If a patent holder refuses to offer such a license or offers such a license on terms unacceptable to us, there is a risk of incurring substantial litigation or settlement costs regardless of the merits of the allegations or which party eventually prevails. If we do not prevail in a litigation suit, we may be required to pay significant damages and/or cease sales and production of infringing products and accordingly, may incur significant defense costs. Additionally, we may need to attempt to design around a given technology, although there can be no assurances that this would be possible or economical.

We currently use technology licensed from third parties in certain products. Our business, financial condition and operating results could be adversely affected by a number of factors relating to these third-party technologies, including:
 
 
·
failure by a licensor to accurately develop, timely introduce, promote or support the technology
     
 
·
delays in shipment of products
     
 
·
excess customer support or product return costs due to problems with licensed technology and
     
 
·
termination of our relationship with such licensors
 
We may not be able to adequately protect our intellectual property through patent, copyright, trademark and other means of protection. If we fail to adequately protect our intellectual property, our intellectual property rights may be misappropriated by others, invalidated or challenged, and our competitors could duplicate our technology or may otherwise limit any competitive technological advantage we may have. Due to the rapid pace of technological change, we believe our success is likely to depend more upon continued innovation, technical expertise, marketing skills and customer support and service rather than upon legal protection of our proprietary rights. However, we shall aggressively assert our intellectual property rights when necessary.

Even though we independently develop most of our products and copyright the operating software which our products use, our success will depend, in a large part, on our ability to innovate, obtain or license patents, protect trade secrets and operate without infringing on the proprietary rights of others. We maintain copyrights on certain of our designs and software programs, but currently we have no patent on the WinTV® board or other products.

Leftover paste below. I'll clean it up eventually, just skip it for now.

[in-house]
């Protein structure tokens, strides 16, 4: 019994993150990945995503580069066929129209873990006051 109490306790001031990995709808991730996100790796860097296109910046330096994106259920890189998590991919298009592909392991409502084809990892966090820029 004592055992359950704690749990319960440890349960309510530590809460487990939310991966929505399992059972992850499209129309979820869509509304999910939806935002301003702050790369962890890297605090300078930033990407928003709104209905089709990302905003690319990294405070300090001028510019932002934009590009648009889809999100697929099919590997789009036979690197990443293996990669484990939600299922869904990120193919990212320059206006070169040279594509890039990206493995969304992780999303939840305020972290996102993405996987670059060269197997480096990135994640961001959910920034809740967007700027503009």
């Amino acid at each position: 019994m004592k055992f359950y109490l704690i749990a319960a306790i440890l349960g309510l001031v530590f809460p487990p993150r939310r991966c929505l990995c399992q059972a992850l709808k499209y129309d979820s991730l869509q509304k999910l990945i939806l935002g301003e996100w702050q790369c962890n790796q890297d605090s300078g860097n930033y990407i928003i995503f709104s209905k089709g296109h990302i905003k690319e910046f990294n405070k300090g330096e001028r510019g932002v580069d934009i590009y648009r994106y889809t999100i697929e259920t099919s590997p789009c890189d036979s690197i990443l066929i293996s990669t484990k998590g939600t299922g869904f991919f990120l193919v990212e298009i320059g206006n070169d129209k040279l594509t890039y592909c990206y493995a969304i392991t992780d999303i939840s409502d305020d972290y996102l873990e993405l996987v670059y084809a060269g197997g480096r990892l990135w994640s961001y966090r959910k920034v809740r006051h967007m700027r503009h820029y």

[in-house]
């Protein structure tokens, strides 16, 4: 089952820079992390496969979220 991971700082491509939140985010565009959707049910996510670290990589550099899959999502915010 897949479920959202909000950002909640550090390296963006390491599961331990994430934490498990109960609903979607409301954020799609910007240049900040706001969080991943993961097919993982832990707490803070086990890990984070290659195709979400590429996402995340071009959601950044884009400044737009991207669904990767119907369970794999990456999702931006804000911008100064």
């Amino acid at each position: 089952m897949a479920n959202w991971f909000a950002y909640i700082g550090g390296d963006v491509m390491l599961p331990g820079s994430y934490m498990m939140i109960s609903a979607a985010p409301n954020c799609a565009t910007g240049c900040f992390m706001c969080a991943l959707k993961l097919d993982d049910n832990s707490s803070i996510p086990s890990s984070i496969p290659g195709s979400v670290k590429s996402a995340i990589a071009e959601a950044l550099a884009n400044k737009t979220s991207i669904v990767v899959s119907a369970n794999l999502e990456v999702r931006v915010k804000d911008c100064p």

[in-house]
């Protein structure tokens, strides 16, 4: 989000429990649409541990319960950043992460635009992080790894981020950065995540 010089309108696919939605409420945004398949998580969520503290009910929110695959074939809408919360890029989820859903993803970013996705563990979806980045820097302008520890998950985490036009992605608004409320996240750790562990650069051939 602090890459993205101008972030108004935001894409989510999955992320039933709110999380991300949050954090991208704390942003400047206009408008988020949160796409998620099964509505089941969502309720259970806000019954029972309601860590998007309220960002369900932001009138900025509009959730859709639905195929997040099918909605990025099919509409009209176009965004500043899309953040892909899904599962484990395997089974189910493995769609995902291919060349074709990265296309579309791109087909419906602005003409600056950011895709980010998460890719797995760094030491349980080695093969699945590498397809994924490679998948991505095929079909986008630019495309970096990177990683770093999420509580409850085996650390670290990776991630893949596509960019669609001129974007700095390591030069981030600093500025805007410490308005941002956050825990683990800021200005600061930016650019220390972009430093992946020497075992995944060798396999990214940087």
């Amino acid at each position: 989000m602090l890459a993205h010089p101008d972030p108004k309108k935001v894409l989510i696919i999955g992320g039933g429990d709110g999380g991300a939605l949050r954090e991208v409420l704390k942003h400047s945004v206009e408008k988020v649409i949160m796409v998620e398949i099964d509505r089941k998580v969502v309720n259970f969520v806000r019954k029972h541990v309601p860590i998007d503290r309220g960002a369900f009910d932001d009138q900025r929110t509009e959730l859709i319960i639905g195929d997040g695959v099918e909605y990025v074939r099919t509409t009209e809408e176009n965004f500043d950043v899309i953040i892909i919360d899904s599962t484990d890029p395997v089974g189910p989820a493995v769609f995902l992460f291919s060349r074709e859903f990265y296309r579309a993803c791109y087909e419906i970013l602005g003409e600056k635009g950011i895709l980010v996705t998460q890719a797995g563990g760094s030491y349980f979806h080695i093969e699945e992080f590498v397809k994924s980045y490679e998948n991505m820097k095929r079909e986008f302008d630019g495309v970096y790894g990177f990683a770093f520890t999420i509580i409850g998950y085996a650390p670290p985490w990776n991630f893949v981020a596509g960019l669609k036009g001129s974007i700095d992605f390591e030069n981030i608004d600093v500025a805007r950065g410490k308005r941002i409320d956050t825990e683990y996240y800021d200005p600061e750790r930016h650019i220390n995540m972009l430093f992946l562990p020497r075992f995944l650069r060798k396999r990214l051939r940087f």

The trade marks “Hauppauge®”, “SoftPVR®”, “HardPVR®” , “MediaMVP®” and , "WinTV®", have been registered with the United States Patent and Trademark Office.

See “Item 1A-Risk Factors” and “Item 7-Management’s Discussion and Analysis of Financial Condition and Results of Operations.”
 
14

 
EMPLOYEES
 
As of September 30, 2007, we employed 145 people domestically and internationally, including our executive officers, all of which are employed on a full-time basis, and none of which are represented by a union.
 
CORPORATE STRUCTURE
 
Hauppauge Digital Inc. was incorporated in the state of Delaware on August 2, 1994. Listed below is a chart depicting our corporate structure.

corporte
 
Hauppauge Digital Inc. was incorporated in Delaware and is the parent holding company. Our subsidiaries function as follows:

Hauppauge Computer Works, Inc., incorporated in New York, is our United States operating company. It has locations in Hauppauge, New York and Danville, California. The Hauppauge, New York location functions as our company headquarters and houses the executive offices and is responsible for some or all of the following functions:

 
·
Sales
     
 
·
Technical Support
     
 
·
Research and development
     
 
·
Warehousing and shipping
     
 
·
Finance and Administrative
     
 
·
Inventory planning and forecasting